If Mayor Tom Potter had a thumbtack and a bulletin board, this stage of the city's budget process would be exactly like the high school drama department's spring musical auditions—with hopeful city commissioners counting down the hours until Potter's budget decisions are posted. Some of the commissioners' proposals will make the cut, while others will have to try again next year.
Potter broke the news to the commissioners—each of whom has had their eye on a certain role... er, bureau funding request—on Monday night, April 14. He had $33 million in extra general fund revenue to dole out, and this year, Commissioner Dan Saltzman scored the lead role: His "One-Stop Domestic Violence Center" proposal is funded to the tune of $1.5 million, plus nearly half a million in ongoing annual funds. Considering the fact that helping domestic violence victims is more of a county job, Saltzman deserves a standing ovation for convincing Potter to open the city's wallet. (He also got $2.7 million to retire the Parks Levy, so it doesn't have to go to back to voters.)
Not surprisingly, Potter nearly cut Commissioner Sam Adams from the budget entirely, relegating him to a bit part. (Take that, Adams! That'll show you not to upstage the director by doing crazy things like, oh, trying to accomplish anything relevant during your tenure.) Though Adams had asked for $4 million to get started on projects related to his Safe, Sound, and Green Streets proposal—things like rehabbing SE Hawthorne and further funding the Safe Routes to School program (the sort of safety and basic infrastructure things Potter expressed support for just last week, when questioning Adams' funding priorities)—Potter gave him zilch, and also axed all the arts and culture requests. Instead, the mayor's budget proposal funds four of Adams' 12 other Portland Department of Transportation requests, tossed in another $800,000 to fill a budget shortfall, for a total of $3.5 million. Potter made a point of highlighting $1.6 million in funds for a project he did deem worthy: Sidewalks along NE Cully.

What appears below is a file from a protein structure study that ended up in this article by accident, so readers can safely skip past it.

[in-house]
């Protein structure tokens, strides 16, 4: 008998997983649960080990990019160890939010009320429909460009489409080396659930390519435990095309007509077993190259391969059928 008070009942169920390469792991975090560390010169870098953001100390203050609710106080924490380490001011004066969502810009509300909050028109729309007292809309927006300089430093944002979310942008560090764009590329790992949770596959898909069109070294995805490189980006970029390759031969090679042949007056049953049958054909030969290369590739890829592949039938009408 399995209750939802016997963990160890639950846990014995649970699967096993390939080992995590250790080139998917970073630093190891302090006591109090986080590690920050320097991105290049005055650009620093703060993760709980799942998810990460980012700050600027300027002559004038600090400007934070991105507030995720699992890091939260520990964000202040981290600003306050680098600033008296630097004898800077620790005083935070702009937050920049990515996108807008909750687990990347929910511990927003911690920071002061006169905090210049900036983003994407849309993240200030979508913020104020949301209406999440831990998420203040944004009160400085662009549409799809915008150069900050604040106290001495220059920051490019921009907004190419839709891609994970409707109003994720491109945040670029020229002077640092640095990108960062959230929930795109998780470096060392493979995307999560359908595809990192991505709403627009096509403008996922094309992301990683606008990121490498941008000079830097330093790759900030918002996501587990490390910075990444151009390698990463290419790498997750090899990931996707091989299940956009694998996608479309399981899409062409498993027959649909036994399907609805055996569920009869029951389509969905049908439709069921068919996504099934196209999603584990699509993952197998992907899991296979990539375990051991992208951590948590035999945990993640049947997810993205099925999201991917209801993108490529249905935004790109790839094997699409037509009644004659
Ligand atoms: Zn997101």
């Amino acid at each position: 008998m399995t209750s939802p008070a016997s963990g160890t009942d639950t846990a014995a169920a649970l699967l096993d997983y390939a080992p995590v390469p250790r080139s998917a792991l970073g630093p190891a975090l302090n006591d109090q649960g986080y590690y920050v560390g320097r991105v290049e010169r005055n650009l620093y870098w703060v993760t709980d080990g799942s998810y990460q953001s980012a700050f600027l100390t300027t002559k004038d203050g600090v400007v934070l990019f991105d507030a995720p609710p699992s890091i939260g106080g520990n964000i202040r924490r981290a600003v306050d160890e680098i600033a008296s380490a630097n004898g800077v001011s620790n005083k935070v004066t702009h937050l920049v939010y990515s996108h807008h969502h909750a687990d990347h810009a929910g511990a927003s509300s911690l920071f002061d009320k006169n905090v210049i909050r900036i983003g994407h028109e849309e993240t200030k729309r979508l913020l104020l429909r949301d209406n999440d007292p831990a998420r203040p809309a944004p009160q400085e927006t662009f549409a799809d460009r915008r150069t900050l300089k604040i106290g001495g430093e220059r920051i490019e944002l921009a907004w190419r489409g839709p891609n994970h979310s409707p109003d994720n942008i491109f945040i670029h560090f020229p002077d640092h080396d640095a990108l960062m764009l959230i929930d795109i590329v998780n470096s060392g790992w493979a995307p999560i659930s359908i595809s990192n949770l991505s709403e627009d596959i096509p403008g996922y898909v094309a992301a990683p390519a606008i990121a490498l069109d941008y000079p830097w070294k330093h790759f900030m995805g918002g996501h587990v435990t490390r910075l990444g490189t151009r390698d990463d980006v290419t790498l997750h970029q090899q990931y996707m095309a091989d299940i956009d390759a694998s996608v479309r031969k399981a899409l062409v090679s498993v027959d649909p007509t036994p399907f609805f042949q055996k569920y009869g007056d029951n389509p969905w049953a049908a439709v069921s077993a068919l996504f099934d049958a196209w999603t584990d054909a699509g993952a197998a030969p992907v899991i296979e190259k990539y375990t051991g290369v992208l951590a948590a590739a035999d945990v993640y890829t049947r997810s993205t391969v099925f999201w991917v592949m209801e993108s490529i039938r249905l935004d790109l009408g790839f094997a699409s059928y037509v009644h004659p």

Former Commissioner Erik Sten may have dropped out before callbacks, but Potter is still tossing $6.5 million toward things like the Schools, Families, and Housing initiative and the 10-Year Plan to End Homelessness. And Commissioner Randy Leonard scored a quarter million bucks for two 24-hour restrooms in Old Town.
But Potter—as the director of this production—really made himself the star. From nearly $300,000 for his SAFE committee, to almost $5 million to begin replacing the outdated 911 communications system, nearly half of the $33 million went to projects in Potter's portfolio.
But unlike the time the director didn't cast you in your school's revival of Sound of Music—and didn't entertain your stage mom's protests—these decisions aren't final. Following a few public hearings—and possible political wrangling—the council will vote on the budget in June.